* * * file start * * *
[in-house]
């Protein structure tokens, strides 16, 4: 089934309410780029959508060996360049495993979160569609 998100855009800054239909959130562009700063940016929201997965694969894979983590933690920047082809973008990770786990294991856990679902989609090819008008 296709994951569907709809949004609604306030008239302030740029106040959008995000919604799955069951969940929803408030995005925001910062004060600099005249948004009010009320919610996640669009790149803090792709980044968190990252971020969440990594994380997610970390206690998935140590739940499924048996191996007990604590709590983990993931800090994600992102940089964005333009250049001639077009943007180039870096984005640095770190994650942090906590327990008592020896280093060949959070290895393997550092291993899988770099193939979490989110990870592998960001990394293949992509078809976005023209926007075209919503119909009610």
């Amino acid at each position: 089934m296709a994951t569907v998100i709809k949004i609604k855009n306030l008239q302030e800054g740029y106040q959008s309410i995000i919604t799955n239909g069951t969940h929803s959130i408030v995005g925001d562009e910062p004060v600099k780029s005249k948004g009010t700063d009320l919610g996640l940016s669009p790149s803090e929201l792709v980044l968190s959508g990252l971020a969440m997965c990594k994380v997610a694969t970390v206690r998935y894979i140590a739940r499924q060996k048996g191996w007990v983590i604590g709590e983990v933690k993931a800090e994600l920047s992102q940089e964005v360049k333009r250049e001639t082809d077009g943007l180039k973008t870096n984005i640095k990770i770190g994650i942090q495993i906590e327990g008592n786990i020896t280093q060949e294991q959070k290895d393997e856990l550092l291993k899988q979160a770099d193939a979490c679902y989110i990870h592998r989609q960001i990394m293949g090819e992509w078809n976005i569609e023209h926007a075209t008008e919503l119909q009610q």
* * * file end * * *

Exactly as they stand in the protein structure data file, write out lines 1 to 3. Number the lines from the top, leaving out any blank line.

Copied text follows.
[in-house]
């Protein structure tokens, strides 16, 4: 089934309410780029959508060996360049495993979160569609 998100855009800054239909959130562009700063940016929201997965694969894979983590933690920047082809973008990770786990294991856990679902989609090819008008 296709994951569907709809949004609604306030008239302030740029106040959008995000919604799955069951969940929803408030995005925001910062004060600099005249948004009010009320919610996640669009790149803090792709980044968190990252971020969440990594994380997610970390206690998935140590739940499924048996191996007990604590709590983990993931800090994600992102940089964005333009250049001639077009943007180039870096984005640095770190994650942090906590327990008592020896280093060949959070290895393997550092291993899988770099193939979490989110990870592998960001990394293949992509078809976005023209926007075209919503119909009610």
């Amino acid at each position: 089934m296709a994951t569907v998100i709809k949004i609604k855009n306030l008239q302030e800054g740029y106040q959008s309410i995000i919604t799955n239909g069951t969940h929803s959130i408030v995005g925001d562009e910062p004060v600099k780029s005249k948004g009010t700063d009320l919610g996640l940016s669009p790149s803090e929201l792709v980044l968190s959508g990252l971020a969440m997965c990594k994380v997610a694969t970390v206690r998935y894979i140590a739940r499924q060996k048996g191996w007990v983590i604590g709590e983990v933690k993931a800090e994600l920047s992102q940089e964005v360049k333009r250049e001639t082809d077009g943007l180039k973008t870096n984005i640095k990770i770190g994650i942090q495993i906590e327990g008592n786990i020896t280093q060949e294991q959070k290895d393997e856990l550092l291993k899988q979160a770099d193939a979490c679902y989110i990870h592998r989609q960001i990394m293949g090819e992509w078809n976005i569609e023209h926007a075209t008008e919503l119909q009610q």